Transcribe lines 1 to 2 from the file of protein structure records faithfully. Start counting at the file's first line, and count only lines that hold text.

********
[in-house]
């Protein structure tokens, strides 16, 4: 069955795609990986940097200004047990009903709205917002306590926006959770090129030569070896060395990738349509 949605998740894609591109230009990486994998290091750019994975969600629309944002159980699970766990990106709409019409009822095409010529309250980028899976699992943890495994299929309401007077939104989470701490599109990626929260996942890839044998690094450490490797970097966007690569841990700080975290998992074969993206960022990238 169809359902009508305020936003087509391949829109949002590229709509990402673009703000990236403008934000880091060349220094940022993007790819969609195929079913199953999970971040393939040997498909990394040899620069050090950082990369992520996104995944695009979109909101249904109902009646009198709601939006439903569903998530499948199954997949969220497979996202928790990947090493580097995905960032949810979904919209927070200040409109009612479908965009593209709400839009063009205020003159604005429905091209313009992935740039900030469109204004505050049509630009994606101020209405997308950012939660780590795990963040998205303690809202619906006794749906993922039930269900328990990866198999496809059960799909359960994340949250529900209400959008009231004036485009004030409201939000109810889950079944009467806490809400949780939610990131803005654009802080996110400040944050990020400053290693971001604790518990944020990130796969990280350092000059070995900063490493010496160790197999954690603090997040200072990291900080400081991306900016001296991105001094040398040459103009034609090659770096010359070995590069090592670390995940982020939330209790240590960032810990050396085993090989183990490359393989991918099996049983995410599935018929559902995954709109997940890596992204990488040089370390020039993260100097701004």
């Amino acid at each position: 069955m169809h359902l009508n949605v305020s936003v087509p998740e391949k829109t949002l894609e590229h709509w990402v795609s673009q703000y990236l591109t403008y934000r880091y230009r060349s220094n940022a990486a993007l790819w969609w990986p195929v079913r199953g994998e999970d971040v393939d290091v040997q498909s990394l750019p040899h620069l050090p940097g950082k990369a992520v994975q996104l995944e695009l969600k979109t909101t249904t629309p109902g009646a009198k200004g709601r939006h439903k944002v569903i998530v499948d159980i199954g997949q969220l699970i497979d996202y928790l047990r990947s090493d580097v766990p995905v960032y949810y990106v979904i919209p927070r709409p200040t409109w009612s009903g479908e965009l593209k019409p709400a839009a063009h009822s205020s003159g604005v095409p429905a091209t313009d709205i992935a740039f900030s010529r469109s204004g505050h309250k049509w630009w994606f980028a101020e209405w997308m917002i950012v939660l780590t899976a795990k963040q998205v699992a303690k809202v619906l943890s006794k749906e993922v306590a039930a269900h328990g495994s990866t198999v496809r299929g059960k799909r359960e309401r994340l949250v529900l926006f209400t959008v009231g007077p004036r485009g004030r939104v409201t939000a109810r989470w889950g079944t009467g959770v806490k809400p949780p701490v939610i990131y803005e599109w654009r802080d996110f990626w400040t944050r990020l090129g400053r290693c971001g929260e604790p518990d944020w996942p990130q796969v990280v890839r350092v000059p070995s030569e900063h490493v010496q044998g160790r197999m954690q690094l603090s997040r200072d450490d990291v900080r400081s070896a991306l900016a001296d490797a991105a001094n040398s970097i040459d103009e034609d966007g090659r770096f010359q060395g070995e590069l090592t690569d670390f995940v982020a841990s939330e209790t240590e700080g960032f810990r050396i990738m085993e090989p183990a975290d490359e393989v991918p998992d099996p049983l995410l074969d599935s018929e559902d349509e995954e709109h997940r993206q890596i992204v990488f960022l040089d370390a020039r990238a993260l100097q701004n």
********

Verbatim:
[in-house]
């Protein structure tokens, strides 16, 4: 069955795609990986940097200004047990009903709205917002306590926006959770090129030569070896060395990738349509 949605998740894609591109230009990486994998290091750019994975969600629309944002159980699970766990990106709409019409009822095409010529309250980028899976699992943890495994299929309401007077939104989470701490599109990626929260996942890839044998690094450490490797970097966007690569841990700080975290998992074969993206960022990238 169809359902009508305020936003087509391949829109949002590229709509990402673009703000990236403008934000880091060349220094940022993007790819969609195929079913199953999970971040393939040997498909990394040899620069050090950082990369992520996104995944695009979109909101249904109902009646009198709601939006439903569903998530499948199954997949969220497979996202928790990947090493580097995905960032949810979904919209927070200040409109009612479908965009593209709400839009063009205020003159604005429905091209313009992935740039900030469109204004505050049509630009994606101020209405997308950012939660780590795990963040998205303690809202619906006794749906993922039930269900328990990866198999496809059960799909359960994340949250529900209400959008009231004036485009004030409201939000109810889950079944009467806490809400949780939610990131803005654009802080996110400040944050990020400053290693971001604790518990944020990130796969990280350092000059070995900063490493010496160790197999954690603090997040200072990291900080400081991306900016001296991105001094040398040459103009034609090659770096010359070995590069090592670390995940982020939330209790240590960032810990050396085993090989183990490359393989991918099996049983995410599935018929559902995954709109997940890596992204990488040089370390020039993260100097701004």